Prehistoric and Historic Artificial Dispersal of Lagomorphs on the Mediterranean Islands

  • Marco Masseti
  • Anna M. De Marinis

The current Mediterranean fauna is a result of the interactions of diverse factors, primarily the multiple biogeographical origin of the species, Quaternary climatic changes (which produced a repeated turnover of biota) and Late Pleistocene-Holocene human-induced habitat modifications, including hunting and Holocene introductions of a variety of allochthonous continental taxa (Masseti 1998, 2002). Apart from sporadic cases, the complete absence of endemic species from the extant mammalian fauna of the Mediterranean islands is quite surprising. In the majority of the cases, in fact, the existing populations of non-flying terrestrial mammals display undoubtedly a homogeneous composition of elements, predominantly revealing a continental origin (Alcover 1980; Sanders and Reumer 1984; Vigne 1992, 1993; Blondel and Vigne 1993; Masseti 1993, 1998). To assess the range of the original insular distribution of the different species in the Mediterranean region, earlier chronologies prior to the Neolithisation should be considered, after which improved human seafaring skills and the established commercial networks between countries enabled the artificial exportation even of wild animals, together with those already involved in the process of domestication (Masseti 1998; Lorenzini et al. 2002). Recent archaeological investigation indicates that the first transfers of allochthonous faunal elements were carried out subsequent to early Neolithic times, as documented by the discovery of the Pre-Pottery Neolithic site of Shillourokambos on the island of Cyprus (end of the 9th–8th millennium B.C.) (Guilaine et al. 1996, 2000; Cucchi et al. 2002; Vigne et al. 2003). It seems that from these times on, man began to bring with him the animals he needed as economic supplies for the colonisation of new geographical areas. One of the faunal categories much exploited in this sense is represented by the Lagomorph family, originally represented among the Late Quaternary endemic faunal horizons of the Mediterranean islands only by one species, the ochotonid Prolagus sardus (Sardinian pika) (Wagner 1829), native and exclusive of the Upper Pleistocene-Holocene of Corsica and Sardinia. In the light of archaeozoological evidence, this endemic lagomorph survived on the two islands up to very recent times, probably coinciding with the Iron Age (Delussu 2000; Wilkens and Delussu 2003), or even up to Roman times (cf. Vigne and Valladas 1996; Vigne 1997). According to the Greek historian Polybius (3rd–2nd century B.C.), the island of Corsica of his time was not characterized by the occurrence of any species of hare, but was instead inhabited by this Sardinian pika, locally called the kyniklos. Polybius observed that “… when seen from a distance [it] looks like a small hare, but when captured it differs much from a hare both in appearance and taste. It lives for the most part under the ground” (The Histories, XII: 3.8–4.6 in Paton 1925). However, evidence shows that the extant lagomorphs of the Mediterranean islands exhibit an apparently undifferentiated continental origin. The occurrence of these continental forms on all the islands seems to be linked essentially to the introduction by man during the Holocene.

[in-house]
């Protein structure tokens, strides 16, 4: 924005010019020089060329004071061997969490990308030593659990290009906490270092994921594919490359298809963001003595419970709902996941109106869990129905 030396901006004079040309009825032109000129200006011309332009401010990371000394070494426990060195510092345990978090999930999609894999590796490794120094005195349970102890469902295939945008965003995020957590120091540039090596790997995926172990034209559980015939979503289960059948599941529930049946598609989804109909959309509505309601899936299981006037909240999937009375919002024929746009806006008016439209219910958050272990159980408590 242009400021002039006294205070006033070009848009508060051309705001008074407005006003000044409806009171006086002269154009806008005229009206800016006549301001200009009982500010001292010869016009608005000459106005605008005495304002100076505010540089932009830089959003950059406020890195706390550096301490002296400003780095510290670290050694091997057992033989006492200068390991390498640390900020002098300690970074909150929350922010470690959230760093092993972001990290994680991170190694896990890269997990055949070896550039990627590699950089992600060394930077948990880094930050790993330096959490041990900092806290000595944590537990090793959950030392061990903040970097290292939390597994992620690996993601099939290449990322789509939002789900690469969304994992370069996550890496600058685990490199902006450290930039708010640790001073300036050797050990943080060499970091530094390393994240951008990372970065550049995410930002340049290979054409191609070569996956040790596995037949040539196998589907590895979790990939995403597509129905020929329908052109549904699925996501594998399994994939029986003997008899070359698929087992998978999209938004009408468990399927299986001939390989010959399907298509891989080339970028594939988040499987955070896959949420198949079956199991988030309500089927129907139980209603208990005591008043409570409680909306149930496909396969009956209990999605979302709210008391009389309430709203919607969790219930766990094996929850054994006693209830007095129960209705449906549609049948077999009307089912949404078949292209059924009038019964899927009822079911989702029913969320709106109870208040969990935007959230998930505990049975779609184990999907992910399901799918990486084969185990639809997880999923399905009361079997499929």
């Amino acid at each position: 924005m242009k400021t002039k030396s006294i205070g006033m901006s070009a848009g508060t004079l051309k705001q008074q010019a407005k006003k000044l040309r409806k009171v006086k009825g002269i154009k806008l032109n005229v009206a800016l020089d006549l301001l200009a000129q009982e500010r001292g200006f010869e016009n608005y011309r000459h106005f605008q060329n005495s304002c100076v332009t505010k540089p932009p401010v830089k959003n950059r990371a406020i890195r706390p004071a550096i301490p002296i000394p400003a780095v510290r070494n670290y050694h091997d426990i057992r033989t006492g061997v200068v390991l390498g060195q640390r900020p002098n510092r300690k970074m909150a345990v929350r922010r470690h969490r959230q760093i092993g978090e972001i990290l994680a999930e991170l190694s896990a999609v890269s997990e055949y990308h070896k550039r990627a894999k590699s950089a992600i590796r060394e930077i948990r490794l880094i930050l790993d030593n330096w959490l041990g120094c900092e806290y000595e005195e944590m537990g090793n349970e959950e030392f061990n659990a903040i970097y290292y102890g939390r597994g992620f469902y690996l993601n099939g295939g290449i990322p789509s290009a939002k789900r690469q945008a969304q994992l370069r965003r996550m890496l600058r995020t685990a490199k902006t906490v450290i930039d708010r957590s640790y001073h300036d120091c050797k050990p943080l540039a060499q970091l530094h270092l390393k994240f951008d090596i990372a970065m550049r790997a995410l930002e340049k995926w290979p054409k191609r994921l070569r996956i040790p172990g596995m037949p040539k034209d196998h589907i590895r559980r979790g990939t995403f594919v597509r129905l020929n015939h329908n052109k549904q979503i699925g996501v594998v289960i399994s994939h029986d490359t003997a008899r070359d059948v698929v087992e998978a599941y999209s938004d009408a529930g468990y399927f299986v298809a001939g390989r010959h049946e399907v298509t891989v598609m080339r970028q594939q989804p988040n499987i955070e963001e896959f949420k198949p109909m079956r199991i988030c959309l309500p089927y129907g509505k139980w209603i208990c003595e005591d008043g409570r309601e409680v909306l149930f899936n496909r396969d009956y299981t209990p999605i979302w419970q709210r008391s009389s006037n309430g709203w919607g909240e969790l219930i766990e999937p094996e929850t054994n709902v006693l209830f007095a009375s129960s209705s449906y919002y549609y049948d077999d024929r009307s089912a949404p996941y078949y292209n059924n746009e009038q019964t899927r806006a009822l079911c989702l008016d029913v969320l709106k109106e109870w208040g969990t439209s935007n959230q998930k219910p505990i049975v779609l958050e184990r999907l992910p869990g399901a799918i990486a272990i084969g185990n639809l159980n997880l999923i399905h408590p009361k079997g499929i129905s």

European Rabbit Mediterranean Island European Hare Mountain Hare Aegean Island 
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© Springer-Verlag Berlin Heidelberg 2008

Authors and Affiliations

  • Marco Masseti
    • 1
  • Anna M. De Marinis
    • 2
  1. 1.Dipartimento di Biologia Animale e GeneticaUniversità di FirenzeFlorenceItaly
  2. 2.Istituto Nazionale per la Fauna SelvaticaOzzano dell'Emilia (BO)Italy

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